If some people perceive “The Road to Guantanamo” as being anti-American, there is nothing wrong with that. You cannot watch the film and come away as pro-American – or at least supportive of the brutal, disastrous and utterly stupid American government policies being carried out under the banner of so-called war on terrorism.
“The Road to Guantanamo” is based on a terrifyingly true story about four your British citizens of Pakistani heritage. They fly to Pakistan in late September of 2001 for the wedding of one of the four, but while there they abruptly decide to take a trip across the border to Afghanistan. The reason for this sojourn is supposedly based on a Pakistani imam’s calls for relief workers to aid the beleaguered Afghan people.
This side trip was an act of both naivete and stupidity – the young men seem unaware of the mounting war that is engulfing Afghanistan, nor do they have the good sense to turn back when the American bombing of Afghanistan begins. In the tumult that follows, they are trapped in the country and one of the quartet becomes lost from the others (his fate remains unknown). The other three are rounded up by the so-called Northern Alliance soldiers and handed over to the American military occupiers. Even though the men are British citizens, they are treated like al-Qaeda terrorists and are routinely tortured as part of their imprisonment. They are eventually shipped to the American military prison in Guantanamo Bay, Cuba, where they were held for two years of endless interrogation and torture. Eventually, their U.S. captors were forced to admit there was no basis for their imprisonment and they were released to Great Britain.
Directed in a cinema verite style by Michael Winterbottom and Mat Whitecross, “The Road to Guantanamo” is not perfect by any stretch. None of the men have individual personalities, which is curious since the real ex-prisoners appear throughout the film to speak to the screen about what their actor-counterparts are experiencing. It is a disconcerting effect, sort of a like a “Real World Guantanamo,” and it is not helped by the fact the real men (known later in their country as “The Tipton Three”) have more personality than the actors playing them.
Also, the film seems to soften a great deal of the brutality which the U.S. military poured on them. We see examples of the blatant and pointless physical torture (with kicks to the midsection, heads pounded into the ground) and the emotional abuse (a lot of yelling and name calling). But the more humiliating and painful aspects of their imprisonment are only shown in relatively brief snippets – the sensory deprivation devices strapped to their heads for their flight from Afghanistan to Guantanamo Bay, the horror of being chained to a floor in a dark room while blaring rock music deafens them for hours on end. Certain aspects of this nightmare are stated in the film’s press kit but are not shown in the film, such as showers lasting no more than two minutes and meals which are yanked away one-to-two minutes after they are given. There are two acts of very small kindness by Marine captors at Guantanamo (a snippet of taboo conversation and the stomping of a tarantula in the cell of one prisoner), but they seem like aberrations.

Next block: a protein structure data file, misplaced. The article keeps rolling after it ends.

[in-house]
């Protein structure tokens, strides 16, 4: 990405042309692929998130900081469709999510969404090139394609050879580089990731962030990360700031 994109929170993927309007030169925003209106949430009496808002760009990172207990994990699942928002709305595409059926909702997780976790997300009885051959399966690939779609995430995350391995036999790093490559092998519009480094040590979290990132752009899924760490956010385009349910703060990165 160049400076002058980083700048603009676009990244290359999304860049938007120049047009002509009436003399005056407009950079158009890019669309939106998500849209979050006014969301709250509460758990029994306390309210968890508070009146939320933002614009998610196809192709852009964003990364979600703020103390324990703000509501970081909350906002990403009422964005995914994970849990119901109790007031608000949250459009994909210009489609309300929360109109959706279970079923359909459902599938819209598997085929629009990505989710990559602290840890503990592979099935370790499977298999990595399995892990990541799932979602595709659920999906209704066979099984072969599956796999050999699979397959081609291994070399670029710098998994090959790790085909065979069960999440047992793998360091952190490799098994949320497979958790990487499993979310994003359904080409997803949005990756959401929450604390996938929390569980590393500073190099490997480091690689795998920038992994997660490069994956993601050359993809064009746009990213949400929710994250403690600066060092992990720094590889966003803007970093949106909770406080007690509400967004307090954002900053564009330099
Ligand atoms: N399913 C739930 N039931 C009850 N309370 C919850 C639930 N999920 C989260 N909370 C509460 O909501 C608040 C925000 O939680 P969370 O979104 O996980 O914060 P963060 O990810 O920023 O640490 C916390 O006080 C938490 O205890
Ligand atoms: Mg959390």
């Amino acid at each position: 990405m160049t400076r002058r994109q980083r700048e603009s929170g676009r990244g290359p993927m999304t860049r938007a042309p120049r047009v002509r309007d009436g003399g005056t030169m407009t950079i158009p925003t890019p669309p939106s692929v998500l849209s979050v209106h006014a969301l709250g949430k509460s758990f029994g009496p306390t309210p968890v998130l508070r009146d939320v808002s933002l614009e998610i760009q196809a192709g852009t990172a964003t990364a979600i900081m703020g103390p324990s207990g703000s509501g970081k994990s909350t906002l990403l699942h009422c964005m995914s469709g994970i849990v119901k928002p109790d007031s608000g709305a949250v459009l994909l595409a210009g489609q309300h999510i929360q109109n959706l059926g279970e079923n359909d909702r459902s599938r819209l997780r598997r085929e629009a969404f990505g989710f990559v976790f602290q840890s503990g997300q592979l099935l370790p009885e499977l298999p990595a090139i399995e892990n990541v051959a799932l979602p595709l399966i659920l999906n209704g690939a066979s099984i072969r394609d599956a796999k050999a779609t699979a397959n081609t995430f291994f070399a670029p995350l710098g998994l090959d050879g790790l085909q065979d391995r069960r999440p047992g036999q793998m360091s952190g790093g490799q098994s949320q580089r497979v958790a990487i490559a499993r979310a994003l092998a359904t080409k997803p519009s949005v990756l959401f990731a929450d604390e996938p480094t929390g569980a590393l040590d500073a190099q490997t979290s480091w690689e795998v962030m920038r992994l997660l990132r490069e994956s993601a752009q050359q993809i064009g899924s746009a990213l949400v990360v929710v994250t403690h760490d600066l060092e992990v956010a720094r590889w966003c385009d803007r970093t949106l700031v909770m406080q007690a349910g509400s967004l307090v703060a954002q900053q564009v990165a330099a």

What is on screen, however, is clearly disturbing enough to make any American wonder aloud what the hell is going on. The sight of American soldiers and marines acting like Nazi-style thugs is horrible enough – and the fact they’ve achieved zero results for their bullying is even pathetic (to date, no man held at Guantanamo has been convicted by a court of law of being an al-Qaeda terrorist). The British government’s complacency in this matter is equally difficult to stomach. And for that matter, where is the Red Cross? The three prisoners don’t seem to have anyone on their side at all (or at least not in this film).
As of this writing, Osama Bin Laden is still alive and at liberty. Afghanistan under the U.S. occupation is a shambles; only the opium trade is thriving. Taliban forces still operate openly in vast sectors of their country. In Guantanamo, some 500 men are being held in violation of U.S. and international law. “The Road to Guantanamo” is an alarm gong that reverberates with lethal force – time, energy and money has been wasted in torturing innocent people while the genuine enemies to American security remains at large. For telling America to acknowledge how far the country has deviated from its values and how painfully it has failed to make the world safer, this is the most important movie of the year.